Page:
Max Spector is a junior who faced similar challenges. A star of two sports teams, Max juggles playing basketball and football as well as being president of the JSU club at his high school, Riverdale. “The importance of NCSY in Portland goes without saying,” says Max. “It’s a setting where I can hang out with some of my best friends in the world and do Jewish things that a lot of us wouldn’t otherwise be doing. I’m extremely grateful for that, especially since we all go to different public schools. The Spivaks make everything fun and accessible for everyone, even people who are less observant. It’s a warm environment where everyone feels welcome.”

Because of his involvement and growth through Portland NCSY, Max is now planning on attending NCSY Kollel – a program in Israel that emphasizes Jewish study for beginner through advanced levels — this coming summer.

With a minuscule budget but an overabundance of love and commitment, the Spivaks often use money from their own pocket to fund the events they plan. And it pays off. Last Shabbat in Portland showcased how much growth the chapter has experienced recently. In addition to the 75 guests Friday night, there was a “small” lunch for 30 more teens, including the PNCSY board. Then, on Motzei Shabbat (following the end of Shabbat), the kickoff event for Junior NCSY took place, drawing over 30 middle schoolers to an ice rink in the local mall. And on Sunday, 150 local teens showed up at LinkedIn, an event presented by JSU, for an evening of fun together with their Jewish peers from other public schools throughout Portland.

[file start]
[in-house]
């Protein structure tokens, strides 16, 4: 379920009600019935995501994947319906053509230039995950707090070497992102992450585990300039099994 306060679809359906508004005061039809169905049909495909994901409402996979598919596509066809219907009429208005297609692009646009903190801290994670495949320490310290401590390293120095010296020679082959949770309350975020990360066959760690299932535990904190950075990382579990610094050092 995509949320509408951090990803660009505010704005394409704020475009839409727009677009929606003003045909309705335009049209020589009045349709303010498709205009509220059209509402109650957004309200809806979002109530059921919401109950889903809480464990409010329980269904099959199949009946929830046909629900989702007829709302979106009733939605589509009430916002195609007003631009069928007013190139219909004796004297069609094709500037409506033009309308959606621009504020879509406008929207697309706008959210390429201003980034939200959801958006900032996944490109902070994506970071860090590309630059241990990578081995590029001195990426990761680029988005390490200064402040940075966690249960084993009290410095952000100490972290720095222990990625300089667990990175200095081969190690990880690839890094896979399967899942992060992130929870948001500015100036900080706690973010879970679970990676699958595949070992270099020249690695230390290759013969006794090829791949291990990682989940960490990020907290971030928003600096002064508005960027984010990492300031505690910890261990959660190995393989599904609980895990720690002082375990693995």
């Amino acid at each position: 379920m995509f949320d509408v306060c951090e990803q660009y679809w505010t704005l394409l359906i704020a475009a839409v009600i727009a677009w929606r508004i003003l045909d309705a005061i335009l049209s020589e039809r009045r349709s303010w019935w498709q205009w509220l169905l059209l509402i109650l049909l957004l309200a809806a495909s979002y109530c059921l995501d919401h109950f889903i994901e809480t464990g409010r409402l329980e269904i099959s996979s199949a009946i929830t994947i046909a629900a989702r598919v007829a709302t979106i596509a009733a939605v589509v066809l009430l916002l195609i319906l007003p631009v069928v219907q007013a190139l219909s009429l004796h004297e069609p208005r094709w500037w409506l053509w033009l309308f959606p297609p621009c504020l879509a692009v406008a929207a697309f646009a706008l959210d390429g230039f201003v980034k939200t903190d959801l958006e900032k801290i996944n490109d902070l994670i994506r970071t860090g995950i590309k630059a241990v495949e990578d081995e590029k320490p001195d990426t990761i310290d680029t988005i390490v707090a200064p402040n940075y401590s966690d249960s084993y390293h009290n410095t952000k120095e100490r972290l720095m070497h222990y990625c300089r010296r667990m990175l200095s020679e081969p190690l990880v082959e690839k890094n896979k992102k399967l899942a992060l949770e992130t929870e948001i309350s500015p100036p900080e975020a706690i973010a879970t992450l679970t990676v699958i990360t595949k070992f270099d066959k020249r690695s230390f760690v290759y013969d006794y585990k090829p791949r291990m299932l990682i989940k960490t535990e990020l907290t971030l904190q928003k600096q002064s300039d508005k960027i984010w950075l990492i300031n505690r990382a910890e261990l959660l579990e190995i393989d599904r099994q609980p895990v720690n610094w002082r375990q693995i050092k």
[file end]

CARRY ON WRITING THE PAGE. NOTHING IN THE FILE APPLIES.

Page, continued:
Note to Press: Rabbi Spivak can be reached at 503-757-3567 and his email is rcs@portlandkollel.org; Meira Spivak can be reached at 503-757-3037 or MeiraSpivak@gmail.com.